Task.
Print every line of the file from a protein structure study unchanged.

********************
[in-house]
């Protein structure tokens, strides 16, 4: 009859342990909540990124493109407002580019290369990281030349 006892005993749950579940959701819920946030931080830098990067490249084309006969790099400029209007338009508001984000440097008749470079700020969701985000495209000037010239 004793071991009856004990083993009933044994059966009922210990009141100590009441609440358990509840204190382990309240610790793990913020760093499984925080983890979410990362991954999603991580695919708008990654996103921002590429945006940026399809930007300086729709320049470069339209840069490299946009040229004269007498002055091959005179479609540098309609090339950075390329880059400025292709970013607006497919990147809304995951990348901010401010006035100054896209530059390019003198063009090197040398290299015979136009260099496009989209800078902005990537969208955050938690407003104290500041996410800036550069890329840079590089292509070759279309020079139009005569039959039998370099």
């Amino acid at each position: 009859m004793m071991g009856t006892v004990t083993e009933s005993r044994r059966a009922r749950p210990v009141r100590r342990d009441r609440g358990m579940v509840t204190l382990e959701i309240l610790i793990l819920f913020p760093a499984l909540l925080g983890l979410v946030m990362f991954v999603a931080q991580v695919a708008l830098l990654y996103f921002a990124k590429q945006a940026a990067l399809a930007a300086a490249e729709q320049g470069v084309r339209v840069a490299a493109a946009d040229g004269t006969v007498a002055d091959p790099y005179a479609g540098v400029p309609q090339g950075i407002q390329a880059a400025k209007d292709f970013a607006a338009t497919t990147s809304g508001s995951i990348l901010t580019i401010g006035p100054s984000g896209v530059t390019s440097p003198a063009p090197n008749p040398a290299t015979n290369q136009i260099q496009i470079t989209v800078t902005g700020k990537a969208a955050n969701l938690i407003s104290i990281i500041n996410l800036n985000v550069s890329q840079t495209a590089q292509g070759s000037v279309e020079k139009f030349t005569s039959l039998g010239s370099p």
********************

[in-house]
């Protein structure tokens, strides 16, 4: 009859342990909540990124493109407002580019290369990281030349 006892005993749950579940959701819920946030931080830098990067490249084309006969790099400029209007338009508001984000440097008749470079700020969701985000495209000037010239 004793071991009856004990083993009933044994059966009922210990009141100590009441609440358990509840204190382990309240610790793990913020760093499984925080983890979410990362991954999603991580695919708008990654996103921002590429945006940026399809930007300086729709320049470069339209840069490299946009040229004269007498002055091959005179479609540098309609090339950075390329880059400025292709970013607006497919990147809304995951990348901010401010006035100054896209530059390019003198063009090197040398290299015979136009260099496009989209800078902005990537969208955050938690407003104290500041996410800036550069890329840079590089292509070759279309020079139009005569039959039998370099």
């Amino acid at each position: 009859m004793m071991g009856t006892v004990t083993e009933s005993r044994r059966a009922r749950p210990v009141r100590r342990d009441r609440g358990m579940v509840t204190l382990e959701i309240l610790i793990l819920f913020p760093a499984l909540l925080g983890l979410v946030m990362f991954v999603a931080q991580v695919a708008l830098l990654y996103f921002a990124k590429q945006a940026a990067l399809a930007a300086a490249e729709q320049g470069v084309r339209v840069a490299a493109a946009d040229g004269t006969v007498a002055d091959p790099y005179a479609g540098v400029p309609q090339g950075i407002q390329a880059a400025k209007d292709f970013a607006a338009t497919t990147s809304g508001s995951i990348l901010t580019i401010g006035p100054s984000g896209v530059t390019s440097p003198a063009p090197n008749p040398a290299t015979n290369q136009i260099q496009i470079t989209v800078t902005g700020k990537a969208a955050n969701l938690i407003s104290i990281i500041n996410l800036n985000v550069s890329q840079t495209a590089q292509g070759s000037v279309e020079k139009f030349t005569s039959l039998g010239s370099p």